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Transmission Basics  |  Components  |  Applying Fiber Optic Technology  |  System Performance  


Parts of a Transmission Link


Fiber optic transmission uses the same basic elements as copper-based transmission systems: A transmitter, a receiver, and a medium by which the signal is passed from one to the other, in this case, optical fiber. Figure 1 illustrates these elements. The transmitter uses an electrical interface to encode the use information through AM, FM or digital modulation. A laser diode or an LED do the encoding to allow an optical output of 850 nm,1310 nm, or 1550 nm (typically).
Figure 1 - Elements of a Fiber Optic Link
Figure 1 – Elements of a Fiber Optic Link

Figure 2 - Cross-section of an Optical Fiber
Figure 2 – Cross-section of an Optical Fiber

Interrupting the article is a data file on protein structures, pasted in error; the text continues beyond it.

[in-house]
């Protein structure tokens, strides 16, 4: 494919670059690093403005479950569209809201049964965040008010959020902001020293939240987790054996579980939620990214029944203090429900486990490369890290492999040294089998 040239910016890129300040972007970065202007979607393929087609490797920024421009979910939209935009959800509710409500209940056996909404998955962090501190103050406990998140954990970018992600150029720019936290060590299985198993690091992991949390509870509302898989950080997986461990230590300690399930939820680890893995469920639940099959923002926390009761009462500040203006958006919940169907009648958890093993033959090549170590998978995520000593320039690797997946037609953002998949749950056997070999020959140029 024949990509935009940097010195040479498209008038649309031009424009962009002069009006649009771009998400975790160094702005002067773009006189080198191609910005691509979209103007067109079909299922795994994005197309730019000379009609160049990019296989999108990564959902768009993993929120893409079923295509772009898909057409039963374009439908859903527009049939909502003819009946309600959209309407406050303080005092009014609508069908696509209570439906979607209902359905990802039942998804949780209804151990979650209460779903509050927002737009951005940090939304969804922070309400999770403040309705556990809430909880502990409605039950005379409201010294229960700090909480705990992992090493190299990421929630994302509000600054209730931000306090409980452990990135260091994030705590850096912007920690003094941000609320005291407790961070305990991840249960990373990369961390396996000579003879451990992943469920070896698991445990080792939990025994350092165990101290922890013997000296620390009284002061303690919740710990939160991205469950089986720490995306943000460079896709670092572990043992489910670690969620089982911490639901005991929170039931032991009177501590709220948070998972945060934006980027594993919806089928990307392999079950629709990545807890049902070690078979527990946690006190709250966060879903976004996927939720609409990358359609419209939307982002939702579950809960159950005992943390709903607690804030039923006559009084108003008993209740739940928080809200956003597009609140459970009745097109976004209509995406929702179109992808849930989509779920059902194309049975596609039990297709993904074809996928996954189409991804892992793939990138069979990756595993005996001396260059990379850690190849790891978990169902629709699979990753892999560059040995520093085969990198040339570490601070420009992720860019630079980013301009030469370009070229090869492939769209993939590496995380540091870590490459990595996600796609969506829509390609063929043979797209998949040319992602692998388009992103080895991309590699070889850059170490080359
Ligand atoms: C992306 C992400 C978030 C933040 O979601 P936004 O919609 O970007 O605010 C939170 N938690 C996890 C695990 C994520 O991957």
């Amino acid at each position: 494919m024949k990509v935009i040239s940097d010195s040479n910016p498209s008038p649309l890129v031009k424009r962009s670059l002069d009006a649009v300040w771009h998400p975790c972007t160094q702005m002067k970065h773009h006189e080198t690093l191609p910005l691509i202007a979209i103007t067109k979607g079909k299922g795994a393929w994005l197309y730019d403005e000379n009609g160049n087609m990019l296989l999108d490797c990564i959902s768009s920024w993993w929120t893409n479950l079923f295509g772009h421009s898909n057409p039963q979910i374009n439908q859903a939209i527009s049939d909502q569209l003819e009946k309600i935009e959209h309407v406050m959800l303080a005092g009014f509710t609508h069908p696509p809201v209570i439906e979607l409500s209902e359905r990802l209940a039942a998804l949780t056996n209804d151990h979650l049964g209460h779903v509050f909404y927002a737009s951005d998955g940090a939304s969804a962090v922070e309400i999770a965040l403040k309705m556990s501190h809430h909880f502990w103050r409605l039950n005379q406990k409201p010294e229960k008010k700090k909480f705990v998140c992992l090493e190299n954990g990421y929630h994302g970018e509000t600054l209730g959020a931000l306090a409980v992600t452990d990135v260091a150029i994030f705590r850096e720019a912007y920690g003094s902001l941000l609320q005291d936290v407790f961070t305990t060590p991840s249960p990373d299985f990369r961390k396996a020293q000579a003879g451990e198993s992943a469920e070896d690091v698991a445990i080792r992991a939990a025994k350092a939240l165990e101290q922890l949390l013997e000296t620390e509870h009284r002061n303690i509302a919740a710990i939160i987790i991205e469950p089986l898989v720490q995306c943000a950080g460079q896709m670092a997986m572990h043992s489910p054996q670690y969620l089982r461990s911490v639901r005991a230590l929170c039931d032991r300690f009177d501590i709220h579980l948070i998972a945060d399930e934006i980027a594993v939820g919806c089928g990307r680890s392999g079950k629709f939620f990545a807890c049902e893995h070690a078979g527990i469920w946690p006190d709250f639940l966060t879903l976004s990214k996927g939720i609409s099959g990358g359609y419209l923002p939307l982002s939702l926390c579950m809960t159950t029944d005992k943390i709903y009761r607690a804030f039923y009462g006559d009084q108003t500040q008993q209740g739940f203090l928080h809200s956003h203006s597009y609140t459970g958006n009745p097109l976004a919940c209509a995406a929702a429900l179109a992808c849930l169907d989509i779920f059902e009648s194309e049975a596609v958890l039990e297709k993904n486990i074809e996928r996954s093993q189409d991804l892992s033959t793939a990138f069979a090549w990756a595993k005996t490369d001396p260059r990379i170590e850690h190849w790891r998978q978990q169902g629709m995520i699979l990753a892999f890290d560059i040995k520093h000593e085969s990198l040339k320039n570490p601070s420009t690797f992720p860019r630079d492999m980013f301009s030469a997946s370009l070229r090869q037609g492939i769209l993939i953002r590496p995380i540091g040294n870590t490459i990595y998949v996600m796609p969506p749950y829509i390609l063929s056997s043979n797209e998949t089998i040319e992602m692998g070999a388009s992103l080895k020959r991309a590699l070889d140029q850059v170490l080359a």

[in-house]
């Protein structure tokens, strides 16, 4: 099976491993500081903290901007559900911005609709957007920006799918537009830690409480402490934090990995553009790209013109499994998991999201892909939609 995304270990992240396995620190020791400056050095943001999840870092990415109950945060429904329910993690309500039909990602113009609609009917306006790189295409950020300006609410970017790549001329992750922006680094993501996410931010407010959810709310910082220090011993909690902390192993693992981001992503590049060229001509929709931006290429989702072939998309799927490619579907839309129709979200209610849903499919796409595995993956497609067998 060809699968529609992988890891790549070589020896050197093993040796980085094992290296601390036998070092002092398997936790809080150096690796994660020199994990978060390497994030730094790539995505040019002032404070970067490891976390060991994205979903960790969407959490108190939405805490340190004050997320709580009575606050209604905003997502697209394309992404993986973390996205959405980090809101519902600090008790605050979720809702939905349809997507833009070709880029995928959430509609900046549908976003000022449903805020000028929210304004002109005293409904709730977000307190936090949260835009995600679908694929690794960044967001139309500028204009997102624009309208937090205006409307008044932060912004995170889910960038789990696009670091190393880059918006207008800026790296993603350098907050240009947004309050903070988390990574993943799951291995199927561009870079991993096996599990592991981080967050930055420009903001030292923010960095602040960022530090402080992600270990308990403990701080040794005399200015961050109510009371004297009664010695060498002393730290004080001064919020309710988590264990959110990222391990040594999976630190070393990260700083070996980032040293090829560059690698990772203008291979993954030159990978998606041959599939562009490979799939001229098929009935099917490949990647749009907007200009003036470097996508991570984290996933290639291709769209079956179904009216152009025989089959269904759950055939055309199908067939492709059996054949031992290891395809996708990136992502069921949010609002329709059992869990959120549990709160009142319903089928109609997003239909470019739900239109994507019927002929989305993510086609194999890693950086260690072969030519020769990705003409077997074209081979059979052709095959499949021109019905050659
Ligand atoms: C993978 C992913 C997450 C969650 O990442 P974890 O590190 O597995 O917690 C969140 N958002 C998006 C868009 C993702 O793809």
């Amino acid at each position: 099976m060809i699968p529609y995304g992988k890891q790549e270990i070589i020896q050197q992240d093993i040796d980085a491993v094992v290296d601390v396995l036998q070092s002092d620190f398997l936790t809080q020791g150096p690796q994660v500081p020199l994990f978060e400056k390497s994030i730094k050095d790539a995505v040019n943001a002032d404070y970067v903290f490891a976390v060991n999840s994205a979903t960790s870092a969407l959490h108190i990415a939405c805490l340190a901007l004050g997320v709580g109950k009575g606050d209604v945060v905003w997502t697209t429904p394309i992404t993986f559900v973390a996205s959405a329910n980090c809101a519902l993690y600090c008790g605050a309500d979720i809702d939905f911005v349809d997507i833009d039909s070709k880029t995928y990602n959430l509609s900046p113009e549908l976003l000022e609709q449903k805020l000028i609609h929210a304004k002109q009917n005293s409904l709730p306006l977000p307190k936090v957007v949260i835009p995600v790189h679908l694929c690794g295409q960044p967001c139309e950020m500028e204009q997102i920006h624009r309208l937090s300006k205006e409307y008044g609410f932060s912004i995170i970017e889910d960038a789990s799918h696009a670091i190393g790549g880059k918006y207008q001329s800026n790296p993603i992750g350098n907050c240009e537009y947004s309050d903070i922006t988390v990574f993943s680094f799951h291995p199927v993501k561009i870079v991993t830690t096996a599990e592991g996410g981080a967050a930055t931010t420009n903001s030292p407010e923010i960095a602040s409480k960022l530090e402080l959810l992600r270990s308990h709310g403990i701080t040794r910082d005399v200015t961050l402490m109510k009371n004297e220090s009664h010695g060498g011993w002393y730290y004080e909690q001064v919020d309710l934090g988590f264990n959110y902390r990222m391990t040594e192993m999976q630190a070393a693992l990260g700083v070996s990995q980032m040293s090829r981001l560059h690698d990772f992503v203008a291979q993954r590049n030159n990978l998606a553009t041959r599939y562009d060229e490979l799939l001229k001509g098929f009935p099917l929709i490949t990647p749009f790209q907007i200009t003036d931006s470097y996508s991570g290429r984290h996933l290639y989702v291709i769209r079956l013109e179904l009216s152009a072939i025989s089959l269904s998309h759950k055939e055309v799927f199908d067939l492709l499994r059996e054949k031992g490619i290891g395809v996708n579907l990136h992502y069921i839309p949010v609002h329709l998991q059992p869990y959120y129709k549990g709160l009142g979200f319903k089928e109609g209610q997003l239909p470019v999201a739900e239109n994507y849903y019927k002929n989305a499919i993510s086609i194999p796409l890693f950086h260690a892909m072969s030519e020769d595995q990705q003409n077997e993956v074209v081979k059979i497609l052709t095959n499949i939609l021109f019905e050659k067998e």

The optical fiber connects the transmitter and the receiver. This fiber may be either single-mode or multimode. The fiber consists of three main regions, as illustrated in Figure 2. The core, the center of the fiber, actually carries the light. The cladding surround the core in a glass with a different refractive index than the core, allowing the light to be confined in the fiber core. A coating or buffer, typically plastic, provides strength and protection to the optical fiber. The receiver uses either a PIN photodiode or an APD to receive the optical signal and convert it back into an electrical signal. A data demodulator converts the data back into its original electrical form. These elements comprise the simplest link, but other elements may also appear in a fiber optic transmission system. For example, the addition of WDM components allows two separate signals to be joined into a composite signal for transmission, and then can be separated into their original signals at the receive end. Other wavelength-division multiplexing techniques allow up to eight signals (CWDM) or more (DWDM) to be combined onto a single fiber. These are discussed in separate articles as linked in this paragraph. Long distance fiber optic transmission leads to further system complexity. Many long-haul transmission systems require signal regenerators, signal repeaters, or optical amplifiers such as EDFAs in order to maintain signal quality. System drop/repeat/add requirements, such as those in multichannel broadcast networks, further add to the fiber optic system, incorporating add-drop multiplexers, couplers/splitters, signal fanouts, dispersion management equipment, remote monitoring interfaces, and error-correction components. See the linked articles for additional information on these components.